This is a category that can be difficult for all skeptics, especially those of us who are outspoken about our science-based ideals. Should we speak up and debate our friends or should we lay low and avoid being known as the know-it-all jerk. I often wonder if I have a reputation among my circle of friends of being arrogant or self-righteous. Even the most innocent comments or links posted on Facebook can be unwelcome to friends, especially if they strongly believe in that particular thing you are criticizing.
A good example of positive skeptical communication would be Sir Arthur Conan Doyle and Harry Houdini, who were friends for a time, despite their differences in belief. I wrongly stated in the parenting workshop that they remained friends until their death, but despite that justifiable correction, it’s generally true that Houdini was very diplomatic about communicating to Doyle his skepticism of the paranormal. Eventually, Houdini’s diplomacy was unsustainable due to his very public activism against the paranormal (and Doyle’s very public belief), and even in their falling out, we can learn that some friendships may be to challenging to save. It just depends whether both sides can communicate with each other respectfully and without too much judgement (or perception of judgement). I was interested to read this excerpt from a letter between Doyle and Houdini’s wife Bess after Houdini died…
“He was deeply hurt whenever any journalistic arguments arose between you and would have been the happiest man in the world had he been able to agree with your views on Spiritism. He admired and respected you –two remarkable men with different views.”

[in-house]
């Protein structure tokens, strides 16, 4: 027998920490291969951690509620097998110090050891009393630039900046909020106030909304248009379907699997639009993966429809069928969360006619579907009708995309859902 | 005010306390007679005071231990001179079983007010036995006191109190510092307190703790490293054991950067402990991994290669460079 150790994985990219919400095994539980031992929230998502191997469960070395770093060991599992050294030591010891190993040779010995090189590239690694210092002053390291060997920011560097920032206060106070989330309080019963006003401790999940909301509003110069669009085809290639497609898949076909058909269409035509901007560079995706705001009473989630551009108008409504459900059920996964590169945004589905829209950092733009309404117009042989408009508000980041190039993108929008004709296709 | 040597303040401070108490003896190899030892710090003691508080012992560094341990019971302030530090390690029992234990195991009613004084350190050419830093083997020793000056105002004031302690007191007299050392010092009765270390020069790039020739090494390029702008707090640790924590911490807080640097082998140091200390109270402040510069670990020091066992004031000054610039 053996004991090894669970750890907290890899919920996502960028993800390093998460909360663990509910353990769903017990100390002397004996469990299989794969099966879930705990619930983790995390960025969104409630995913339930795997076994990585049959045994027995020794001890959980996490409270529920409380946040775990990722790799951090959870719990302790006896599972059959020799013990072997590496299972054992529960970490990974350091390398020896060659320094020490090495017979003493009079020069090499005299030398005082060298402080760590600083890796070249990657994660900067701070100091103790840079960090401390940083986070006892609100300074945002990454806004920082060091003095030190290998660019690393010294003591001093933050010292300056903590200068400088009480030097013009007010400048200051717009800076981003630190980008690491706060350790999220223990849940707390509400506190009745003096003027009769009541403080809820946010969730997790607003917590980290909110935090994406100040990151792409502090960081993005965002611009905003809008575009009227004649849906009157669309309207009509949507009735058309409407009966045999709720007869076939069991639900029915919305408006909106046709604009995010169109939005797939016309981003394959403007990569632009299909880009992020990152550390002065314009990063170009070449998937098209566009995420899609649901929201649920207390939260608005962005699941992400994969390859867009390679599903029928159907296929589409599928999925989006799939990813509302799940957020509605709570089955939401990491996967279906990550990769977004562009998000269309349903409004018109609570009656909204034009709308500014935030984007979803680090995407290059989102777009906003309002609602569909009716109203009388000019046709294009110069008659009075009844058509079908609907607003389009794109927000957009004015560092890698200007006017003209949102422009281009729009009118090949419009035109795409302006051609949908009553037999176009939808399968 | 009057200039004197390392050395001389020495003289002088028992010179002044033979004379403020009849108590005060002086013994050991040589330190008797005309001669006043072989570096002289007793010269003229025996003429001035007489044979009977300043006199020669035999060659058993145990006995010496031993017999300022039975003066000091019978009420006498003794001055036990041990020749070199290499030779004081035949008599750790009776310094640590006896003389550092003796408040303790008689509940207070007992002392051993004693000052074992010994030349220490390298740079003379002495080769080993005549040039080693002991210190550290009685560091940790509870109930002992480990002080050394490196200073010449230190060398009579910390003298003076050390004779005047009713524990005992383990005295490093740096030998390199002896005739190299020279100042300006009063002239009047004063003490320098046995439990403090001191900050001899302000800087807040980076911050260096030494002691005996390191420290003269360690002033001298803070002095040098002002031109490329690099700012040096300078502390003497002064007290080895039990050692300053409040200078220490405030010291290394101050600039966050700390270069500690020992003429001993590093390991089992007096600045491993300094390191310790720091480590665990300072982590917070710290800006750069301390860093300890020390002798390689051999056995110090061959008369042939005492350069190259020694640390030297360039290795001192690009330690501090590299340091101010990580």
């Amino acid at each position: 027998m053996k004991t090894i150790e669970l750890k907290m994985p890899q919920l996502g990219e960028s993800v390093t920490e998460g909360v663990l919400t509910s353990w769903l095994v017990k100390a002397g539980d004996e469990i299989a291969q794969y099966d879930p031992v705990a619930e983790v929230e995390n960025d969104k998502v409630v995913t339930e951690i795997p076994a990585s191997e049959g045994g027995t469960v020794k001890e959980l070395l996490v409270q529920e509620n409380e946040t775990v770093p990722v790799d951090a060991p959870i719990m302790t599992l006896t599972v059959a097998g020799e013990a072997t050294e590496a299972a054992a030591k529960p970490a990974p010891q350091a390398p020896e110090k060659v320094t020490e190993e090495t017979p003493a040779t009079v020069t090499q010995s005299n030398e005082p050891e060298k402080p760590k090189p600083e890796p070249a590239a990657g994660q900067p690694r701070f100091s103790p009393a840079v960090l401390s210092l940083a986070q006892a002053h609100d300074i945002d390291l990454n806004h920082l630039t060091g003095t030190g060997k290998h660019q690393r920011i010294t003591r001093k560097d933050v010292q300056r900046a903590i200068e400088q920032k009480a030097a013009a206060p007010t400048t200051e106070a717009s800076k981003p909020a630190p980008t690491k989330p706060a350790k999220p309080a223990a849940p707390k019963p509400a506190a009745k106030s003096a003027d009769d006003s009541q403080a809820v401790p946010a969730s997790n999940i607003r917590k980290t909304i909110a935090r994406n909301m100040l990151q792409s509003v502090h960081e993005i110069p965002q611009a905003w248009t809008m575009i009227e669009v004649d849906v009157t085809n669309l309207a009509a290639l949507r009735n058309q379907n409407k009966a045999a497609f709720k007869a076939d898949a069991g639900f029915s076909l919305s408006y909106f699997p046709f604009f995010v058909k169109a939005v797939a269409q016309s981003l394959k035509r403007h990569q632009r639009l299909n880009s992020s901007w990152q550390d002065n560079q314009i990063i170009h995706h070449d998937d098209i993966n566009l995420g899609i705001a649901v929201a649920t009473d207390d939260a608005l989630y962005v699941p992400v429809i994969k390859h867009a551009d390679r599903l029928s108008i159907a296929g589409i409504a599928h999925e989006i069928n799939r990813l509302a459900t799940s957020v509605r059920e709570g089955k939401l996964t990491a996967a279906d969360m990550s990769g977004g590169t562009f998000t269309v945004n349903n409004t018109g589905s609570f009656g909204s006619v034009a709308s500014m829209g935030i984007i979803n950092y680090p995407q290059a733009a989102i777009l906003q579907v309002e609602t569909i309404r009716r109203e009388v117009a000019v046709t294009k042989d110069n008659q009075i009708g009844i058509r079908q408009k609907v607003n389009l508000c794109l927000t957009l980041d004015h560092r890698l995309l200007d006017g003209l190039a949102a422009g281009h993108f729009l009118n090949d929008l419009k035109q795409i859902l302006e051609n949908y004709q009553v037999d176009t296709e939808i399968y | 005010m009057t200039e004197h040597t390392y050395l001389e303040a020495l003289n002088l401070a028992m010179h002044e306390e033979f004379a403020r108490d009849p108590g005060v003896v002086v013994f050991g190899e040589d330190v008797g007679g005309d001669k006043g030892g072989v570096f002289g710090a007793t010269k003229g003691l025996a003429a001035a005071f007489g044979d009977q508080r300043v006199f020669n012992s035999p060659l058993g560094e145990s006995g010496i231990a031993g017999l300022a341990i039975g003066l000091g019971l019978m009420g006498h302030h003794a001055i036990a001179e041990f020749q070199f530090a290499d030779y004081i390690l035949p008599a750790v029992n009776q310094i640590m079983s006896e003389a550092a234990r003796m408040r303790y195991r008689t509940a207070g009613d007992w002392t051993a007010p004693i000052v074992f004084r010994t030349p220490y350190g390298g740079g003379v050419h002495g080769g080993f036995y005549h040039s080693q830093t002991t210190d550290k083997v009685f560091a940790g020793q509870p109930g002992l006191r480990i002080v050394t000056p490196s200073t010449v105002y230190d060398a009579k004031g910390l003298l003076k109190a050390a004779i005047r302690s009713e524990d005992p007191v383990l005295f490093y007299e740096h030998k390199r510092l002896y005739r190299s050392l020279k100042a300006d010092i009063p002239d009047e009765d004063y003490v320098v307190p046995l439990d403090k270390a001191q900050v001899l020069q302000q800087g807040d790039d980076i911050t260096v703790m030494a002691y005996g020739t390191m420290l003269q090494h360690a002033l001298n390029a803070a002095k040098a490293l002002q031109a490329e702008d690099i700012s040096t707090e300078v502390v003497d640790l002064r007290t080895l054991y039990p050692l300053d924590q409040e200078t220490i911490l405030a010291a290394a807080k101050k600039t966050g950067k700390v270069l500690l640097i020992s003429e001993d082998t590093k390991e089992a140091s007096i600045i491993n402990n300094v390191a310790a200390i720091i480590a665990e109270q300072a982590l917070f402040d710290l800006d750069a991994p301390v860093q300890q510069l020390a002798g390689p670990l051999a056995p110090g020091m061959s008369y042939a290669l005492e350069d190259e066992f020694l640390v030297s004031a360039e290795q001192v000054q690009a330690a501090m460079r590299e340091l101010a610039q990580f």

Ultimately, we must remember that there’s a difference between respecting the friend and respecting the friend’s ideas. A true friend can distinguish between the two.
To help bring this point home, I invited Mike Meraz to offer his advice on the best way to “be a skeptic and still have friends”. Mike produced the Actually Speaking podcast, a short-lived series on the theme of balancing skepticism with personal relationships. There were many good nuggets of advice in the Actually Speaking podcast, but Mike has moved on to producing the ever-more-popular Aaron’s World dinosaur podcast hosted by his seven year old son.
Anyway, Mike’s advice on communicating skepticism with your friends is below…
It’s important to remember that we can’t “make” people think, feel, believe, or behave in ways they haven’t freely chosen for themselves. Our friends need to be free to make their own decisions in order for those choices to have an impact in their lives. Assuming a person is happy, healthy and doing no harm to themselves or others, the promotion of skepticism is most effective when based on education, not confrontation. With that in mind, here are 5 tips for sharing skepticism with friends.
Share Without Judging – Don’t set out to change minds or win arguments. Instead seek to share information and inform decisions. Your friend’s choices are their own.
Be A Skeptical Example – Be an model of skepticism for friends. Demonstrate it by sharing your own decision making process as well as how you handle being wrong.
Notice and Praise – Identify and acknowledge areas where friends are already thinking skeptically and encourage them to apply that process in new areas.
Be Supportive – Remember, for growth to occur, people need a balanced amount of both challenge and support. Skepticism is challenging enough… so focus on support!
Accept Your Friends and Choose Your Battles – Allow friends to make mistakes and don’t fight every battle. A strained friendship stops the flow of communication and benefits no one.
-Mike Meraz (and family)
I’ve noticed that my daughter’s kindergarten class seems to be ignoring science in favor of literacy. Of course, with a nerd like me as a father, she’s been exposed to basic concepts, but it’s the principle of the matter that bothers me. Why aren’t these kids being introduced to the type of simple science found in Sid The Science Kid? It genuinely bothers me.